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Long Live the Credit Bubble

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August 31, 2007 – Comments (3)

Today Bush announced plans to essentially bail out irresponsible lenders, developers, borrowers, brokers, basically anyone involved with the subprime mortgage mess, as this news release outlines.

There are a number of responses, critical as in Mish's post, and I do think Mish is right on with his analysis.  

I am not sure what to make of "Parting the Bankrupt Sea."  He points out that those hurt by this move are those who correctly assessed that these were bad investments and there would be a crash.  I simply don't get the part of this post that says:

This is a good move by our government (unless Bush does something really odd during his speech later today or Bernanke usurps President Moses Bush with comments that are at less than positive and supportive)


I don't see at all how it can be a good move to bail out highly irresponsible activities.  Governments role is to regulate highly irresponsible activities, not dip into taxpayer's pockets to make irresponsible activities ok.  At best, it is a short term solution that allows the wealth to cut their losses.

Another post, just a graph, shows the degree to which US debt has risen relative to that which makes a nation strong.  The graph screams to me the degree to which today's promise is short term, unsustainable and further cannibalizes the future.

3 Comments – Post Your Own

#1) On August 31, 2007 at 4:34 PM, floridabuilder2 (99.35) wrote:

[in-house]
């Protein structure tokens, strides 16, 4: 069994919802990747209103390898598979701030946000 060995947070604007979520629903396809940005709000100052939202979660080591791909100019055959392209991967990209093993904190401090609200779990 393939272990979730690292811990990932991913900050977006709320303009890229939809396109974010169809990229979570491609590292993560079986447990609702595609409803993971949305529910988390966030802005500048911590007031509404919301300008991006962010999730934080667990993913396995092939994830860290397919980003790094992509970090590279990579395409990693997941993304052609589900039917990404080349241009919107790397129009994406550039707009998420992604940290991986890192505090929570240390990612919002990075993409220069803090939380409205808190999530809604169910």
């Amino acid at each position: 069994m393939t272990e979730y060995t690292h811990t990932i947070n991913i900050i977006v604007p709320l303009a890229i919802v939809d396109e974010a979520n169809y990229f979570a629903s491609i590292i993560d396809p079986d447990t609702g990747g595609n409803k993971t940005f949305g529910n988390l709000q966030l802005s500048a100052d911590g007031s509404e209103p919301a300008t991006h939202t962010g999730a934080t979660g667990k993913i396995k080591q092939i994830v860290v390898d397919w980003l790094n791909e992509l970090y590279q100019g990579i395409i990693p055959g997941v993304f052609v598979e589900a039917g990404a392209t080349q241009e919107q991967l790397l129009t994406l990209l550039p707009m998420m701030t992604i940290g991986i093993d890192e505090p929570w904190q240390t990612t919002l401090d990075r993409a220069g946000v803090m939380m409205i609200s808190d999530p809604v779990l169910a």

i didn't even know there was a credit crisis until bush came out this morning and walked me through the issues... and saddam thought bush was an idiot. lmao

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#2) On August 31, 2007 at 9:07 PM, infoLust (27.93) wrote:

the tax payer burden would be greater if we allow the free market to take its course.  In a certain sense housing should be considered a mutualized concern.  Likewise for education.  The free market can be more tyranous and destructive than an a-bomb.  The free market got us into this mess in the first place, though one could also argue that the fed monkey wrenching the interest rate was the one of the root causes too.  But all the Fed did was make low interest rates available, it was the free market that decided to  exploit it.

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#3) On September 02, 2007 at 4:25 PM, dwot (97.29) wrote:

floridabuilder, thanks for stopping by.  I checked out your blogs and they are exceptional.

infolust, the free market ought to be legislated and what has happened ought to have been against the law, however, I don't think I understand what you mean that housing should be a mutualized concern, but I don't think I agree with what I think you mean.  

On the free-market thing, I think it is totally garbage that the free market should be in control.  The free-market consistently results in avoidance of responsibility for spill-over costs and consistently rewards highly unethical self-interest at huge expense of the greater good. 

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